Rating: 4.25 stars
Buy Link:
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Length: Novel


England in the 1830s is ripe for rebellion. Wentworth Rawley, the notorious Duke of Burville, wishes he was not the outcast of London. Having been caught in a compromising situation with Lord Wilmore caused a lot of talk, but his vote for Freemen getting the right to vote caused all of the Lords to turn their backs on him. In fact, all of Wentworth’s house staff also quit, except a single housemaid and his valet, Jack Cotton. Three years later, Wentworth has hired staff that’s fiercely loyal–and somewhat queer– but he’s still a pariah among the peerage. His sole friend, whom he can’t meet with in society, is Lord Wilmore. Beyond that, Wentworth stays home and spends most evenings quietly reading with Jack. Which is why he’s not averse to heading for Lord Wilmore’s country estate for the reading of his late friend and lover’s will.

Jack naturally accompanies his lordship, though, honestly, Jack would do anything for his Wen. The depth of his affections can never be shared, however, because it’s unseemly for a lord and his valet to have relations. And now Wilmore’s set Wentworth on a quest to regain his reputation–or so Wentworth thinks. He has to travel a far distance, relying only on Jack’s abilities to keep Wentworth undercover. Or, else.

The journey is a challenge, and puts Wentworth in a commoner’s shoes for the first time ever. At times, it’s quite dire, and Wentworth runs the risk of losing that which he most desires–in more ways than one. His appreciation for Jack is second only to his hidden affection for the man. Wentworth isn’t willing to lose his valet and most personal confidant by revealing a growing tendresse for the man–especially as he doesn’t know if Jack returns his affections. Besides, it’s improper for a lord to diddle his employees; Jack could submit only to keep his position, and that’s not acceptable.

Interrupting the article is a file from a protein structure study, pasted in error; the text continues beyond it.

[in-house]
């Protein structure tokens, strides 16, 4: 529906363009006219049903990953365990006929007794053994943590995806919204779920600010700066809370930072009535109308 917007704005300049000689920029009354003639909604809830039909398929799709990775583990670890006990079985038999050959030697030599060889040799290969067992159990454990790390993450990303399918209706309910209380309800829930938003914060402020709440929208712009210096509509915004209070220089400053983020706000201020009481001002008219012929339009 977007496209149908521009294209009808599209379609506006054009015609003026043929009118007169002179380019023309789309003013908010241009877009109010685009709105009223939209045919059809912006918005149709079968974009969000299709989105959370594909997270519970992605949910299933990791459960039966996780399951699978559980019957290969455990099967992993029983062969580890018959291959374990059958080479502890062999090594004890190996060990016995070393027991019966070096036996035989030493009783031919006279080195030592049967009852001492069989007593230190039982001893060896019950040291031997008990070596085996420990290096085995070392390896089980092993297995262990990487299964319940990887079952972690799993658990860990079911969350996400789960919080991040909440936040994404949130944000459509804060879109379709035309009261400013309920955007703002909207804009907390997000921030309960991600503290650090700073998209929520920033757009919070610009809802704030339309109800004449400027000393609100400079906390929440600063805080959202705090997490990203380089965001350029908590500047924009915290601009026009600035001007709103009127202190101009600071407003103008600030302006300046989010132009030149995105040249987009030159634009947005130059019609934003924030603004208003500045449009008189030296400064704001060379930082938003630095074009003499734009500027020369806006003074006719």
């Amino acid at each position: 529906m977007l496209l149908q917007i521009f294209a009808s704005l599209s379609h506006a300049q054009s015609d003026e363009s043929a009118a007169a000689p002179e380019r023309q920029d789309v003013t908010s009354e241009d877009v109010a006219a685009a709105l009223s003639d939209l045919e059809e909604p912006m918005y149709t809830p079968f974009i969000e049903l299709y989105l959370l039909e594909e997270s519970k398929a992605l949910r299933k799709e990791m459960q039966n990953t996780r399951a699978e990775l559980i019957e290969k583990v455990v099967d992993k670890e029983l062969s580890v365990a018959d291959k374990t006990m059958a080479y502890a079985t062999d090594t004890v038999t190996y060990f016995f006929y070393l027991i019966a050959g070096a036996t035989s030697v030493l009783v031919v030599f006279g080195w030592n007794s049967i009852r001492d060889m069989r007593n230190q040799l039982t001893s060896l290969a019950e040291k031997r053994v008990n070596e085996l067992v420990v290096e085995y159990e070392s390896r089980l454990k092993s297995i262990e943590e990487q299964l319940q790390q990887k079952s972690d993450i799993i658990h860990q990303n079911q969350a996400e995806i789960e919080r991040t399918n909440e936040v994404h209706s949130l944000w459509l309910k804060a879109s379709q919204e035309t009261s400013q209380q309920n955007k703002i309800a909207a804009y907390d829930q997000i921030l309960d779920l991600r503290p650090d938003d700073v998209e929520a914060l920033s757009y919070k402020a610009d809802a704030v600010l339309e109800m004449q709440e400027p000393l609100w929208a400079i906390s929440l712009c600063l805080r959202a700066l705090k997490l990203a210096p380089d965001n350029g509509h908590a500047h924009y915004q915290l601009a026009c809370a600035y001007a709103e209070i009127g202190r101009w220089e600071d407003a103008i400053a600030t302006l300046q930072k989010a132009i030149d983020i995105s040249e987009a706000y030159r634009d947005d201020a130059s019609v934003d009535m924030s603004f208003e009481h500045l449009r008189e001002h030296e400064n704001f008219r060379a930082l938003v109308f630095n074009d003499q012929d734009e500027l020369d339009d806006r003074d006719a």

Still, the road to redemption is long, and Jack and Wen finally do confess their most mutual attractions. It’s steamy and tender, with Wen seeming to have gained what he needs, despite not having completed the quest to that point. However, Lord Wilmore was a wily sort, and his “prize” ends up being diabolical. Wen is forced to choose between being a lonely, but decent man, and abetting a blackmailer to win back the society of the peerage. And, his deep loneliness has him considering the latter–if only because being so ostracized these past years has affected him deeply. Jack can’t stand the lengths to which his beloved Wen might go to win back the favor of some wealthy bigots who’d never love him the way Jack will. Because Wen’s esteem is certainly falling for Jack as Wen pursues these nefarious plans.

This is the first book in a prequel series to Merry Farmer’s The Brotherhood series, so we get the inside scoop on how the Brotherhood was formed. I really thought this was an amazing start to the series. I love Wen’s pure heart and nobility of spirit. He’s very forward-thinking, for the time, and he’s got so much love and kindness to share. Jack is absolutely besotted with his Wen, and is eager to engage his lord as his lover, but he’s unwilling to help him fall into disgrace with all these dark plans. He’d rather let Wen go than help him destroy himself, and that’s what brings sense to Wen, at just the right moment. We also get to meet other founding members of The Brotherhood, and they do help Wentworth get his act together–as well as recover his man–but their stories are future books in this Origins series. I am eager to read on.